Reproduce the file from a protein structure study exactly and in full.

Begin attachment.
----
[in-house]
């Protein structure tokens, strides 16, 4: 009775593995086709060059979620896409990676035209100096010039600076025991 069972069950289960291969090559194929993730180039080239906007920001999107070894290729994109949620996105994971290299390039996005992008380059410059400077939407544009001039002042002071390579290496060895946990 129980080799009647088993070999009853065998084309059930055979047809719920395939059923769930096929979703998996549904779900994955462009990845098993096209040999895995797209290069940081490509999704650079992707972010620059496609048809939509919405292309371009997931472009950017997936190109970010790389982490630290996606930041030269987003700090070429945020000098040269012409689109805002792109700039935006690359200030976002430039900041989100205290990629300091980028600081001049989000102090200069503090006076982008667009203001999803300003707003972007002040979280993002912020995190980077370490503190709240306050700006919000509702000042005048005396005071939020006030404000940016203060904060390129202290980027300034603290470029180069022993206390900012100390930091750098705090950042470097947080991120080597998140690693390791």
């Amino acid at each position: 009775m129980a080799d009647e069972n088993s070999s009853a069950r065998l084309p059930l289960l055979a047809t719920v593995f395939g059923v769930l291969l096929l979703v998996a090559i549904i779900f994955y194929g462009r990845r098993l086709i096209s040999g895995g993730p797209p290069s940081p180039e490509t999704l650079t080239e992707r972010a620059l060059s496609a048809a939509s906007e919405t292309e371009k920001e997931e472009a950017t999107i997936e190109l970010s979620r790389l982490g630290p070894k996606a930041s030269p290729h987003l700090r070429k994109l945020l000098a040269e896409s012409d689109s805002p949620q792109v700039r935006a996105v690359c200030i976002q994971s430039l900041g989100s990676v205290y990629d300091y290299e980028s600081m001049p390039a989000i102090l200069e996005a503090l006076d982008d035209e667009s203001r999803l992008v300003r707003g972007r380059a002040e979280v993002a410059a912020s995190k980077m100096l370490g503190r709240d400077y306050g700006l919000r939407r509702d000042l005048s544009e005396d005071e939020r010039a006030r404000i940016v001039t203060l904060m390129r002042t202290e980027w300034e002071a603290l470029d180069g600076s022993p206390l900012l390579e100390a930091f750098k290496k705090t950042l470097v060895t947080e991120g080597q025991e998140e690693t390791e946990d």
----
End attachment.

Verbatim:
[in-house]
């Protein structure tokens, strides 16, 4: 009775593995086709060059979620896409990676035209100096010039600076025991 069972069950289960291969090559194929993730180039080239906007920001999107070894290729994109949620996105994971290299390039996005992008380059410059400077939407544009001039002042002071390579290496060895946990 129980080799009647088993070999009853065998084309059930055979047809719920395939059923769930096929979703998996549904779900994955462009990845098993096209040999895995797209290069940081490509999704650079992707972010620059496609048809939509919405292309371009997931472009950017997936190109970010790389982490630290996606930041030269987003700090070429945020000098040269012409689109805002792109700039935006690359200030976002430039900041989100205290990629300091980028600081001049989000102090200069503090006076982008667009203001999803300003707003972007002040979280993002912020995190980077370490503190709240306050700006919000509702000042005048005396005071939020006030404000940016203060904060390129202290980027300034603290470029180069022993206390900012100390930091750098705090950042470097947080991120080597998140690693390791």
């Amino acid at each position: 009775m129980a080799d009647e069972n088993s070999s009853a069950r065998l084309p059930l289960l055979a047809t719920v593995f395939g059923v769930l291969l096929l979703v998996a090559i549904i779900f994955y194929g462009r990845r098993l086709i096209s040999g895995g993730p797209p290069s940081p180039e490509t999704l650079t080239e992707r972010a620059l060059s496609a048809a939509s906007e919405t292309e371009k920001e997931e472009a950017t999107i997936e190109l970010s979620r790389l982490g630290p070894k996606a930041s030269p290729h987003l700090r070429k994109l945020l000098a040269e896409s012409d689109s805002p949620q792109v700039r935006a996105v690359c200030i976002q994971s430039l900041g989100s990676v205290y990629d300091y290299e980028s600081m001049p390039a989000i102090l200069e996005a503090l006076d982008d035209e667009s203001r999803l992008v300003r707003g972007r380059a002040e979280v993002a410059a912020s995190k980077m100096l370490g503190r709240d400077y306050g700006l919000r939407r509702d000042l005048s544009e005396d005071e939020r010039a006030r404000i940016v001039t203060l904060m390129r002042t202290e980027w300034e002071a603290l470029d180069g600076s022993p206390l900012l390579e100390a930091f750098k290496k705090t950042l470097v060895t947080e991120g080597q025991e998140e690693t390791e946990d």